people come on temporary then made permanent, retail up 15,000. whether it's strong enough to hike as soon as september is the question. dear fed, wake up and smell the job growth. but take a look at how the market reacted so far. here's the percentage chance by meeting month of a fed rate hike, just 36% in december, 17% in december, 40% in february. not much going on there, not until there's a 50% move until we add up the december where the market is looking for that next hike. over in oxford, they say, unless other incoming information changes, the fomc will likely nudge the fund rate target at the december meeting. ubs, one or two strong labor market reports are not enough to pull forward the december hike that we expect. three factors hold the fed at bay. first, renewed decline in oil
prices pushes down inflation. measured gdp is weak, fed needs collarly between the two numbers showing the real economy, and, third, bank of england announced more stimulus, cut rates, europe, japan, negative, fed is weary of getting too far away from its colleagues, the central bank. >> august reports are important ahead of the september meet k. expect the gains continue? anything underpining anything seasonally to make the august report just as robust? >> could be a funny month for data and jobs. you had a big seasonal adjustment, but not a bigger one than normal in the month of july. some people talk about that, doesn't make sense to me, but jackson hole communique is key. >> you'll be there in a couple weeks. >> will be. >> steve, stay with us. bill rogers, chief economist, now a a professor at rutgers. remember carnac? >> go forward. >> you follow me. he did this. put a question here on his head,
and would open up the envelope, and he would say, oh, and the answer is -- >> oh, i'm remote today, yeah. >> the answer is not now, maybe later. what's the question, bill? >> will the fed raise rates in september? >> you got it right. what do you think? >> i don't think they will, but i do think that you'll start to hear that wonderful phrase, we've got to love and possibly hate a bit, and everything's data dependent. you know, they definitely will change their language in the statement if we get another, you know, strong report like we did today. >> so you take this strong report, you -- which is, for the month of july, you compare it with the weak print on gdp for the previous three months through june, what do you make of the u.s. economy? strong? weak? middling? good? bad? >> yeah, i think we're -- it's as my former boss labor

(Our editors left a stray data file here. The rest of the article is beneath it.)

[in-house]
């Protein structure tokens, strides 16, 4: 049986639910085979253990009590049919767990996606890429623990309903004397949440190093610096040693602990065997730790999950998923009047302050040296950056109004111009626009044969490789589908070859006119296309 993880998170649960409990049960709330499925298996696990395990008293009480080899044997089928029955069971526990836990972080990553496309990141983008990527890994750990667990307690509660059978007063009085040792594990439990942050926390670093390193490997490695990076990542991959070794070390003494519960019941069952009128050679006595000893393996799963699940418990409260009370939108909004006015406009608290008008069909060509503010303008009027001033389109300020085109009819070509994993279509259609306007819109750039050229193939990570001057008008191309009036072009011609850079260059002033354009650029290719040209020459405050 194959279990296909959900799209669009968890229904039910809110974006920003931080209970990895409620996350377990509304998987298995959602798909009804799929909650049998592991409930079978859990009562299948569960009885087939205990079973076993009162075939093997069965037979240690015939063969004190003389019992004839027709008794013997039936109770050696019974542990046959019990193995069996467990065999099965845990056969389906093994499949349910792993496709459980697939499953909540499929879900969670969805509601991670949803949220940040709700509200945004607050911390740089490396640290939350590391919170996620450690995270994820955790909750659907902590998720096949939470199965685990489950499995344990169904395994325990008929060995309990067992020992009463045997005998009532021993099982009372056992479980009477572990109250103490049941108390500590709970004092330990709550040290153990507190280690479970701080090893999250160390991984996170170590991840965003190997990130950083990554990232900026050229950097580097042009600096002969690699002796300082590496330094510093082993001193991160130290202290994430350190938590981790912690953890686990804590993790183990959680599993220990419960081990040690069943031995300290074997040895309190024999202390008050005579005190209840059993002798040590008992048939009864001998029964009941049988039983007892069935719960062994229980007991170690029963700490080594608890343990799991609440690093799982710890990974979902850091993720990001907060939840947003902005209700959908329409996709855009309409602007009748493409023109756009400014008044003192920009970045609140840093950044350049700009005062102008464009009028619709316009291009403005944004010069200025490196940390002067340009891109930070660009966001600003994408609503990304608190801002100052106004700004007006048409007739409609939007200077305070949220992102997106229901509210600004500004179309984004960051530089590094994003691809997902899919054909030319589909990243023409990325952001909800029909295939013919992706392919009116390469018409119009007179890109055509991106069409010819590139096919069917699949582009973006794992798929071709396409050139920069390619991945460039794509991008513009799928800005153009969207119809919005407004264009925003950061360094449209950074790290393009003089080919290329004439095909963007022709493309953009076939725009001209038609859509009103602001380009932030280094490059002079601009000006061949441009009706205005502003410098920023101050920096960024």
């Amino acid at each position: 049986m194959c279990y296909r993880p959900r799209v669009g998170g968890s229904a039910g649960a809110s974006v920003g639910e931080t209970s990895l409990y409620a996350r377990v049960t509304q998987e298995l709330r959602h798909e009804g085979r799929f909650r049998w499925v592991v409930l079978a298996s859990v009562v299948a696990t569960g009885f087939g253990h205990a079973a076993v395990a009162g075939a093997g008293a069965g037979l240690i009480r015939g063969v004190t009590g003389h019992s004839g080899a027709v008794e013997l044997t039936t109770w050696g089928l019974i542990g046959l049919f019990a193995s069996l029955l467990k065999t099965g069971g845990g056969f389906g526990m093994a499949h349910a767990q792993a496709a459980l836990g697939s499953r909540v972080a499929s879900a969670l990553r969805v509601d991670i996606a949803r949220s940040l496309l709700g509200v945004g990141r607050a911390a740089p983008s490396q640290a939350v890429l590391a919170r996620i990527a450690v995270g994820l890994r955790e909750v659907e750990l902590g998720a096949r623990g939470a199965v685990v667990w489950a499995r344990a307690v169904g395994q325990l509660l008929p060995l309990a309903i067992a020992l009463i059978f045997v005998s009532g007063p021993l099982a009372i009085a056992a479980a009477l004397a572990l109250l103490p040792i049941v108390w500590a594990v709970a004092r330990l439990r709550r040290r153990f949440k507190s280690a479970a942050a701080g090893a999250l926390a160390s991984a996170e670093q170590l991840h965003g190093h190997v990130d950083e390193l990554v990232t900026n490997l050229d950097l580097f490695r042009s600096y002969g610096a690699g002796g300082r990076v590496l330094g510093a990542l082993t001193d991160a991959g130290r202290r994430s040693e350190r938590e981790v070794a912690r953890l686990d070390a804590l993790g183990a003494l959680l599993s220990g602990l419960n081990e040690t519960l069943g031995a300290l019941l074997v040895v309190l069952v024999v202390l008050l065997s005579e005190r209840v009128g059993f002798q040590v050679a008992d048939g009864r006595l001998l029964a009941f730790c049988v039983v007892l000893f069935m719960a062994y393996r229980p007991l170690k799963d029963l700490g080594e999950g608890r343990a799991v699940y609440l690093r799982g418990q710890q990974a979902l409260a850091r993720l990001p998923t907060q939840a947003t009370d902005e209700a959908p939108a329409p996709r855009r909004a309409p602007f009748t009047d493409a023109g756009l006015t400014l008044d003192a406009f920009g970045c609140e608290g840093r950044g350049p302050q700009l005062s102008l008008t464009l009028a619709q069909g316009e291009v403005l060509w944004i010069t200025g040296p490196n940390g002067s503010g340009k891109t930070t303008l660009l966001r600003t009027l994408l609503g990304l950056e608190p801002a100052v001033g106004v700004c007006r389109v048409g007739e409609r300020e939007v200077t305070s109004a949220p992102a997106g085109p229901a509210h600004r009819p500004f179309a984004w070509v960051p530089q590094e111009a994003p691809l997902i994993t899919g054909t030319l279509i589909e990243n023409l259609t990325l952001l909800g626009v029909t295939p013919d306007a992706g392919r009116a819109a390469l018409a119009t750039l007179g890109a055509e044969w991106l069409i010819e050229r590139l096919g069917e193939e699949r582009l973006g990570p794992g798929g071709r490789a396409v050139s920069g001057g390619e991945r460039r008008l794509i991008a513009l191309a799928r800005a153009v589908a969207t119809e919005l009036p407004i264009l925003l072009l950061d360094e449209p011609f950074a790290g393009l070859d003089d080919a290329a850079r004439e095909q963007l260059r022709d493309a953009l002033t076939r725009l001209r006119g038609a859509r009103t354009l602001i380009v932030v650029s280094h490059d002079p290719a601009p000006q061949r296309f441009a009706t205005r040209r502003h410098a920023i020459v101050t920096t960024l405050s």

secretary used to say, it's steady as you go economy. we're growing at a pace that is now in terms of the job growth numbers over the last three to four months, you know, it exceeds the number of new jobs we need to help to push unemployment down where people are coming in and getting jobs, and we saw in this report, the year over increases in wages that exceeded, you know, the growth consumer price index, and there's one area that remains, you know, my kind of focus on is that u6, unemployment rate that includes not only those actively searching, but those who want a job or those who work part-time only for economic reasons. you know, that's still, you know, just a tad below 10%, it's not returned to its, you know, level prior to beginning of the recovery. >> it did pop up. it did by a tenth this time around, bill. i think one of the questions -- >> yes --
>> a lots of questions folks have is, can the strong growth continue? there's a narrative out there. look at the past year in job growth, we have a weakening in the spring, say, march and april, especially may. we had a really lame report. we have a chart on that. what it shows is that this looks very much like a bounceback from the two months, and so the best bet is that we return to some kind of trend in the coming months of around 150,000. bill, what's your take on that? >> i think that's about right. hopefully we get closer to 200,000, but i think that, you know, may was definitely a low. you know, you reported on some of the key industries that turned around this month and actually over the last two months now. it was leisure and the hospitality, and then, also, within that professional business service sector, temp employment. those were the two that rebounded in the last two, three months that were the, to me,